Pollution insurance is a type of insurance that covers costs related to pollution. This can include the costs of brownfield restoration and cleanup, liability for injuries and deaths caused by pollution.
The largest players in this industry are AIG, ECS/XL, Kemper and Zurich. One of the purposes for such insurance policies is so that when companies that cause environmental disasters go bankrupt, the victims can still be compensated. The insurance may also protect against cost overruns or regulatory changes that increase the cost of cleanup. The director of China's EPA (SEPA) has called for imposing mandatory pollution insurance on polluting industries.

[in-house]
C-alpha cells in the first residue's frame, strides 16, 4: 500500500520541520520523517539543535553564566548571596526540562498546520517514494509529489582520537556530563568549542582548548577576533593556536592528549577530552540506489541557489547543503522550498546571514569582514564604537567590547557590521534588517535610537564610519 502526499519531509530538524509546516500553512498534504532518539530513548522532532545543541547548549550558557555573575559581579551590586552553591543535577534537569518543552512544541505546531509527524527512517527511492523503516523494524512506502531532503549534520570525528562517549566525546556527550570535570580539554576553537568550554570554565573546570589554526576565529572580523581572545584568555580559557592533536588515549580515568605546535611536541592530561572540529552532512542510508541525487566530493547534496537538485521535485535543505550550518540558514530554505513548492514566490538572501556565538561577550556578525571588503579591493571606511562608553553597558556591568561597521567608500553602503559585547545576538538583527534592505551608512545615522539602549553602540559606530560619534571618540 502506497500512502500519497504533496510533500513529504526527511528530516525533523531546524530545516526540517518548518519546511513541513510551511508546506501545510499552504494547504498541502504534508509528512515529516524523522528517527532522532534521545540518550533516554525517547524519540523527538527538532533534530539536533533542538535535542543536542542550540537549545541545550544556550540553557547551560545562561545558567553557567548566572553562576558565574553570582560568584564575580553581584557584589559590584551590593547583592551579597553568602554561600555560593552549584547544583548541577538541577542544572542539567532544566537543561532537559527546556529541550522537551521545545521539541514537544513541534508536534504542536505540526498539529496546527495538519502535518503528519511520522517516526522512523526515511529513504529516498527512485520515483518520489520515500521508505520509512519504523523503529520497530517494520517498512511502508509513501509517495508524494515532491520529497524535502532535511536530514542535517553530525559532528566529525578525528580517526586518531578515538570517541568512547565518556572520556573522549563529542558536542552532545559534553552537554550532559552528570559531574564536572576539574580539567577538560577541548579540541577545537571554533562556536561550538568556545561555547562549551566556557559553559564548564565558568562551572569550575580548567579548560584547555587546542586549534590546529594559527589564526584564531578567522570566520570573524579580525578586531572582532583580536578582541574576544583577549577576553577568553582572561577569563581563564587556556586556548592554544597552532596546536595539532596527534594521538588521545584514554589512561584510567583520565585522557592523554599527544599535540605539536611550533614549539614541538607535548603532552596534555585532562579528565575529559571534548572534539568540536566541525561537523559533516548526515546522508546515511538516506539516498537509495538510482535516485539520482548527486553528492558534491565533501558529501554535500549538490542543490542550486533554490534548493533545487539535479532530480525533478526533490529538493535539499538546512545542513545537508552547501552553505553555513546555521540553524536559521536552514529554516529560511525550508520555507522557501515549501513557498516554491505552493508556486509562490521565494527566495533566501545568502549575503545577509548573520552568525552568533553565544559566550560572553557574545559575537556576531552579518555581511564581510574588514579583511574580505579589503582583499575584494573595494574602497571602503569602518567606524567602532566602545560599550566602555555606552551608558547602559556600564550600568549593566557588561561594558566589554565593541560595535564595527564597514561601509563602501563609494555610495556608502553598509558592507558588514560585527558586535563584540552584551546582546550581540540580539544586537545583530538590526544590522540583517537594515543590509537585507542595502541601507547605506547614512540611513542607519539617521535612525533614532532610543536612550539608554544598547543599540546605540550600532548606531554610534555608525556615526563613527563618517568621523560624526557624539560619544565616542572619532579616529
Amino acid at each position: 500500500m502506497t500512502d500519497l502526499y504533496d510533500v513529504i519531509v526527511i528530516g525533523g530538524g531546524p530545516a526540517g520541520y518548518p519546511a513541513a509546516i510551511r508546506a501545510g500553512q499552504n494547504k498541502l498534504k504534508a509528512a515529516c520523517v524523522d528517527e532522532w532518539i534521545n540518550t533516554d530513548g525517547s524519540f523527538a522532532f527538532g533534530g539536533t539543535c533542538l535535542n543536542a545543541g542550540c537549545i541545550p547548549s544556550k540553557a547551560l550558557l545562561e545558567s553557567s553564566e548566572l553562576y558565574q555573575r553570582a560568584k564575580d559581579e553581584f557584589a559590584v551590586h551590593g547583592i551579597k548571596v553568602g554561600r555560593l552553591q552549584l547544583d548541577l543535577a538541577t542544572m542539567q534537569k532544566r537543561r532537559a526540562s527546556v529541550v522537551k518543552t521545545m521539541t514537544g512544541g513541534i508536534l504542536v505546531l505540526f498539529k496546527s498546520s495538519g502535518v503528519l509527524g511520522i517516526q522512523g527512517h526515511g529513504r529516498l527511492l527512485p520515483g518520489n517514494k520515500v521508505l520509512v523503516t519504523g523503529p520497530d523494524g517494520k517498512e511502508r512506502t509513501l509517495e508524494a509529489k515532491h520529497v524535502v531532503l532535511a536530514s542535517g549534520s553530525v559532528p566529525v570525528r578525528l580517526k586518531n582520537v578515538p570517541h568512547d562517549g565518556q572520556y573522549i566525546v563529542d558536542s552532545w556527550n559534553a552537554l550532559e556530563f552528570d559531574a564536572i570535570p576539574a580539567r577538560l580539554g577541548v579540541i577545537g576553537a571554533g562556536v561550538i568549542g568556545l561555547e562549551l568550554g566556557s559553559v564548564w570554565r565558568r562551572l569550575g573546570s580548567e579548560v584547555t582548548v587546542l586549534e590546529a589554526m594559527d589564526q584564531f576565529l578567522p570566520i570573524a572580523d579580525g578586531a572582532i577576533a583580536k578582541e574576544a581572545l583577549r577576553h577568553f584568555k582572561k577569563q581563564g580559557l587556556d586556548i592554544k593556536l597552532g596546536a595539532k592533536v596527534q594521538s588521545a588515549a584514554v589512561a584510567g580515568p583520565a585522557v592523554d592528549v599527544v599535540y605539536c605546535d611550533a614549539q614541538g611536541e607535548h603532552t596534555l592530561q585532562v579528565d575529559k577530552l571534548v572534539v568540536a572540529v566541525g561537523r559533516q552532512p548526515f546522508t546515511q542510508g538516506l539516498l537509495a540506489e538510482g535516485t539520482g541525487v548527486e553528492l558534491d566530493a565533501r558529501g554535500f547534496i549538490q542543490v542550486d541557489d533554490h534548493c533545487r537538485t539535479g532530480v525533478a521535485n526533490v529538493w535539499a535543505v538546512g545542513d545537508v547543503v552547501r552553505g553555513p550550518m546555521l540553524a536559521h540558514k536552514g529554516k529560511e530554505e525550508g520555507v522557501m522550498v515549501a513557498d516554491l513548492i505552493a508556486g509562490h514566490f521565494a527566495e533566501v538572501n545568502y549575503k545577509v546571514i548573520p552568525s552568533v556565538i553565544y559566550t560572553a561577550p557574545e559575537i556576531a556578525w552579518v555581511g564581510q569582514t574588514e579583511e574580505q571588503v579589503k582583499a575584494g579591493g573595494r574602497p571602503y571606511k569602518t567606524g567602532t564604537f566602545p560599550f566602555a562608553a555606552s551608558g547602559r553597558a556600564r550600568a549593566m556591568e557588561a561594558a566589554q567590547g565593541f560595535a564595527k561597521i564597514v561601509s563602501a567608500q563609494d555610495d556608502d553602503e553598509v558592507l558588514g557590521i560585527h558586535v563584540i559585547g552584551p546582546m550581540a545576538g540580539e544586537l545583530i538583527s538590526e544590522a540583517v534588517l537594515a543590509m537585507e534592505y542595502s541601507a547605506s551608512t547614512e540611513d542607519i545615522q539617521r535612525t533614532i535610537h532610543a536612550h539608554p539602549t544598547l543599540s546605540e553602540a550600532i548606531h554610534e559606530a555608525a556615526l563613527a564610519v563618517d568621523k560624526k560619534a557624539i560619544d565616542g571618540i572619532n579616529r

According to the Cato Institute, legal theories of joint and several liability (e.g. under Superfund) and requirements by courts that insurers pay to help polluters clean up their own property (regardless of the insurance contract) have hurt the pollution insurance industry; but nonetheless, the basic idea of pollution insurance remains sound. Cato claims, "With the help of insurers and risk analysts, corporate risk managers select cost-effective products and processes, which minimize the sum of insurance premiums, expected payments to victims (in excess of insurance coverage), and risk-reduction expenditures."
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